Amy Lang:  

No! No, nobody encourages sex at a young age! No one. I mean, sure, someone but they're evil. No, it means that you see sexuality as a positive part of life. And most of us didn't get that message. And if you think about it, like why do we do sex? It feels good. Why do we have relationships? Theoretically, it feels good. I am going to qualify that it should feel good. Ideally, it feels good, right? Like the, our motivation is pleasure. Doesn't necessarily mean you're gonna get that. But yeah, I mean, it is a good part of life. Families are a good part of life, knowing your sexual orientation is a good part of life understanding that, honestly, that there are ways to be safe and not safe when you have sex. Like, that's all good information. So yeah, there's a lot of misinformation out there. So sex positive does not mean you're telling your kids "Hey, baby, here's what kink is. And you know what, you can just tie yourself up or have your partner tie you up?" That's not it. That's not it. Right.

Danielle Bettmann:  

And if you provide and talk about condoms, that does not encourage or entice that behavior.

Amy Lang:  

No, they're gonna do it, they can do it safely or not do it safely. You know, I believe that girls who are, who identify as straight and could potentially... well, everybody with a vagina could potentially have a penis in there. I believe that they should be offered birth control when there are periods or, like from 14-15. I mean, average age, people have sex, penis and vagina sex, is about 17. So it doesn't hurt their bodies, they're prepared. It doesn't mean that they're going to do it any sooner. That means that when they do it, and hey, did you have a superb birth control plan the first time you did it? Maybe you did? right? Maybe you were there, maybe you weren't. And so it's a family choice. I know it makes people twitch. But you really need to think about what's in the best interest of your child having talking to your child, the child's doctor like medical care folks, and just making sure that this is a good idea. And just one more thing, the Mirena IUD makes period stop, it's can be a really good thing for people. So and you can't get pregnant, and it doesn't hurt their bodies to have it, you know, again, like unintended pregnancy is going to cause way more trouble than being on the pill or something like that, or having an implant or something like that. But it's not for everybody. So I just want to throw that out there. And I know like your kids are pretty young, like this can be like, AHHHH, no, thank you. But pocket. You might change your mind? Right? Just yeah,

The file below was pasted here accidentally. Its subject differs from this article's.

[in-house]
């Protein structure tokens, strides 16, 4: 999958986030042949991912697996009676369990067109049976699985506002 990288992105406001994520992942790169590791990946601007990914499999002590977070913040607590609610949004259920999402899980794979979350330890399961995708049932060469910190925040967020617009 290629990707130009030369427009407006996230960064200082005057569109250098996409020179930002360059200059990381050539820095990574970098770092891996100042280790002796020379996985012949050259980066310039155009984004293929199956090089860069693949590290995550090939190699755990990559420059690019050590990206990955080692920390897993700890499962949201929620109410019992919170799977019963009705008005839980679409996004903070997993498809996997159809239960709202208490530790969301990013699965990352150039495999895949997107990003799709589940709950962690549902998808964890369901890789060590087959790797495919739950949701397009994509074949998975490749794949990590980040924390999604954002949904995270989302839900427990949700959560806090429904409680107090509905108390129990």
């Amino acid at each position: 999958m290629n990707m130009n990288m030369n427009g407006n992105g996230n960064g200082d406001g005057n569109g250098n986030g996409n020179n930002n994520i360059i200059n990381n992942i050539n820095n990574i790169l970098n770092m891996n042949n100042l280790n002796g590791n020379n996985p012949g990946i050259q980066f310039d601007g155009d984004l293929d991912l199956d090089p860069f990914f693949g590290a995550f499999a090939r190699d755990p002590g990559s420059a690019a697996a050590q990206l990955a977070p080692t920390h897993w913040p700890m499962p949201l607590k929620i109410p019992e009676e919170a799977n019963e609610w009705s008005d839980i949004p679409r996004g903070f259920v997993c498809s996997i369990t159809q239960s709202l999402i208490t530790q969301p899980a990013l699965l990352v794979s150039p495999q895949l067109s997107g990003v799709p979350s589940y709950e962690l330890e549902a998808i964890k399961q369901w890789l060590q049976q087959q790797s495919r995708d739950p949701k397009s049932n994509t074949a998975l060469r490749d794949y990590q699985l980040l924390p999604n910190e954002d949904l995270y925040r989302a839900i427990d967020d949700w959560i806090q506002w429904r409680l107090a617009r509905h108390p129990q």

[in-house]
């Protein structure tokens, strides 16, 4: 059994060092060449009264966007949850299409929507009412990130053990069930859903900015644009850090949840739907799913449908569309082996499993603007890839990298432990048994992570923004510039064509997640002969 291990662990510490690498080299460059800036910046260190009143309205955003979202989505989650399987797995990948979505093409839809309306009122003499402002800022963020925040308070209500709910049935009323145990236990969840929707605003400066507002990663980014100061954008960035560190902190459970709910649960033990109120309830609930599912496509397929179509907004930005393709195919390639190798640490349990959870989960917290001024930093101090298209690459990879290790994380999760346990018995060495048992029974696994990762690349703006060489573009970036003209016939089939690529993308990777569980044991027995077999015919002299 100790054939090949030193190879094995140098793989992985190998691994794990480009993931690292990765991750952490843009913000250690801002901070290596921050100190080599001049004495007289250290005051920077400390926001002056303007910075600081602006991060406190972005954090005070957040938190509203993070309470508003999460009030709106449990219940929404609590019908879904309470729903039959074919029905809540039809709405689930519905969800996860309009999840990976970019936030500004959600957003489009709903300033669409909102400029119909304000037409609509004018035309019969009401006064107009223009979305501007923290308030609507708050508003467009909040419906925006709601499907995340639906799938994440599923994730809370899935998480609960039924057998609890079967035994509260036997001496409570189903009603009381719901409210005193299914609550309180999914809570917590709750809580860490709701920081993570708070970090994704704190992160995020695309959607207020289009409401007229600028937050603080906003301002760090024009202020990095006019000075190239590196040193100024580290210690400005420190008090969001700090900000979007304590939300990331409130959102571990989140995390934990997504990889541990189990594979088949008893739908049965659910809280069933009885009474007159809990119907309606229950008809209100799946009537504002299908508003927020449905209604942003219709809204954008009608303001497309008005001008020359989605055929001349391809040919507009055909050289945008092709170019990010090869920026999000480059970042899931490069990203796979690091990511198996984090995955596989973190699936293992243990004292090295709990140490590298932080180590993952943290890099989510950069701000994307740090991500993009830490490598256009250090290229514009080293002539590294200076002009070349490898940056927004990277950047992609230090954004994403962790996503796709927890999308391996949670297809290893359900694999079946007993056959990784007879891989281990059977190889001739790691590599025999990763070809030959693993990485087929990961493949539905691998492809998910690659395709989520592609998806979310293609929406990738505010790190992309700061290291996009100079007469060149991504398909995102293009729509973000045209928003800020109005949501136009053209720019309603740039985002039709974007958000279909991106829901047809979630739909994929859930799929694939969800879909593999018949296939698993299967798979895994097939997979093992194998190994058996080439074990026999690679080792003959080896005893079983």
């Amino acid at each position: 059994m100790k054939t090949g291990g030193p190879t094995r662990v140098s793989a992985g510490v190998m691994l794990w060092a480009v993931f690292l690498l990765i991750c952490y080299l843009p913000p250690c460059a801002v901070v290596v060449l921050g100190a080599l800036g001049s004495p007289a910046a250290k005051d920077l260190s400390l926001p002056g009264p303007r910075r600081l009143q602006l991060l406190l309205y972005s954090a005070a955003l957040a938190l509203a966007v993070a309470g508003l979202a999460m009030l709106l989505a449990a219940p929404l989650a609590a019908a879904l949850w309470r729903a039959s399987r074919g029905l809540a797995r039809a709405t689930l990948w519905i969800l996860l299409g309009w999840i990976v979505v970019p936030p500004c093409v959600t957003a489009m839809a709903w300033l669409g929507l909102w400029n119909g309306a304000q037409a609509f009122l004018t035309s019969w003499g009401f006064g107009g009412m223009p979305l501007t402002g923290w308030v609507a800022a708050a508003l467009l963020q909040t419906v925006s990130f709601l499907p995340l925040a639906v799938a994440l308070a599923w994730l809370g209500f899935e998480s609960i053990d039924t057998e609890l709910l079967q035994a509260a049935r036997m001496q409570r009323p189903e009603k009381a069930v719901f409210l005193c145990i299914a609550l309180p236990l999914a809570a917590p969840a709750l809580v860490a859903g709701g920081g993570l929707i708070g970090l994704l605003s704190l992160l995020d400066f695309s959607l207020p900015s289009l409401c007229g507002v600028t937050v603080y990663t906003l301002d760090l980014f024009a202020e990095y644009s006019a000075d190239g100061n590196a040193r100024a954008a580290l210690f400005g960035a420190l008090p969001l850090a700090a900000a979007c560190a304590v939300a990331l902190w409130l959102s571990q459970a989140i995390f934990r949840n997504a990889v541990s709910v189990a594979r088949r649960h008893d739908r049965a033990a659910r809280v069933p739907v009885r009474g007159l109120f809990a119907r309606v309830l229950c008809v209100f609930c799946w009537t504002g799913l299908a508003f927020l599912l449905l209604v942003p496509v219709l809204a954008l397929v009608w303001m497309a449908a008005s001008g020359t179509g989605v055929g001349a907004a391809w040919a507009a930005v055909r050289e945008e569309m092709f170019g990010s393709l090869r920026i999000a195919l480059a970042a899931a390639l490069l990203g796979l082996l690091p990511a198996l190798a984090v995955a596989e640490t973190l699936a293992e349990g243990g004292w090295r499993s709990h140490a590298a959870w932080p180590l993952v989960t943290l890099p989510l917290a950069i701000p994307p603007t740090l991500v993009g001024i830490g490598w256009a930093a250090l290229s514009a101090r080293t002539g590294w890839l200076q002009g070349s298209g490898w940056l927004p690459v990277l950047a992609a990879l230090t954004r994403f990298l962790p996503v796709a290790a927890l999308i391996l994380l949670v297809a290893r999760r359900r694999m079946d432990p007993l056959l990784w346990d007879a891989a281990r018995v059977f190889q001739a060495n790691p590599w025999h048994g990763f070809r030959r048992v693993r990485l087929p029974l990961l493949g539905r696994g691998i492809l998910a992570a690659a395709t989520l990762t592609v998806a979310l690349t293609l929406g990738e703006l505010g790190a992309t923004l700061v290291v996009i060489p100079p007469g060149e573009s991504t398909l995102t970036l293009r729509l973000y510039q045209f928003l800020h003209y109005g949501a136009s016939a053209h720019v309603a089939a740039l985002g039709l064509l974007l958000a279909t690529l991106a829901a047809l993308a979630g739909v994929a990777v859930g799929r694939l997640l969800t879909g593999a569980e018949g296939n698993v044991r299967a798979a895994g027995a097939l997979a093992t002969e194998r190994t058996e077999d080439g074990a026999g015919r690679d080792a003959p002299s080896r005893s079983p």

Danielle Bettmann:  

Yeah, they already have the sweaty upper lip just listening.

Amy Lang:  

Sorry about that. Take a breath. Here we go.

Danielle Bettmann:  

Okay, so have a coffee. So let's dive into more about puberty, then. Because that's, you know, one of the steps along the way, and most relevant to my family right now. So episode 58 of this podcast. So if they wanted to jump back, I had Aly Pain on here. And she was a teen parenting expert, and talking about the brain development that happens throughout puberty, which is so important and enlightening as a parent to be able to understand. And she brought up the inside out type of like illustration of kind of like the architecture of their brain kind of crumbling and like rebuilding. And so I'd love to hear more of your thoughts about like, what's happening in their body and their head that we need to be able to understand.

Amy Lang:  

Excellent question. I love talking about puberty. And I learned about the brain thing when Milo was about seven, I was so excited for him to be an adolescent. I was like, I got this, I know what you're good, you're going to be crazy. And I'm going to be able to handle it. He was not crazy. Anyway. So first of all, there's a lot of misunderstandings about puberty. Average age of puberty start for people with ovaries is about nine. period starts about two years after puberty starts. And first sign of puberty is usually breast budding. So you see little nipple sticking out. It's not the period, it's the breast buds. Puberty at Boys. It's a testes havers, it's 10-ish. Everybody's different. Some people do puberty in a year, some people do it in six years. It's everybody's on their own timeline. And what happens is that the pituitary gland just kicks off the hormones. And so they get their puberty hormones. And when that happens, it also causes some changes in the brain. And we did not know this for a very, very long time. And we didn't understand why teenagers or adolescents were so irrational and weird and couldn't remember anything and like, What is wrong with you. And what happens is before they start puberty, their brains are huge. They're beautiful. They're juicy. Kids are really, you know, smarty pants and fun and generally, hopefully, even keeled. And then puberty starts and with this brain goes through this process of pruning, and I'll let's put the brain in the palm of the hand and Dan Siegel's stuff in there. I'll make sure you have those links. It's really helpful.

Danielle Bettmann:  

Yeah, well, I have that- I can add it to the show notes.

Amy Lang: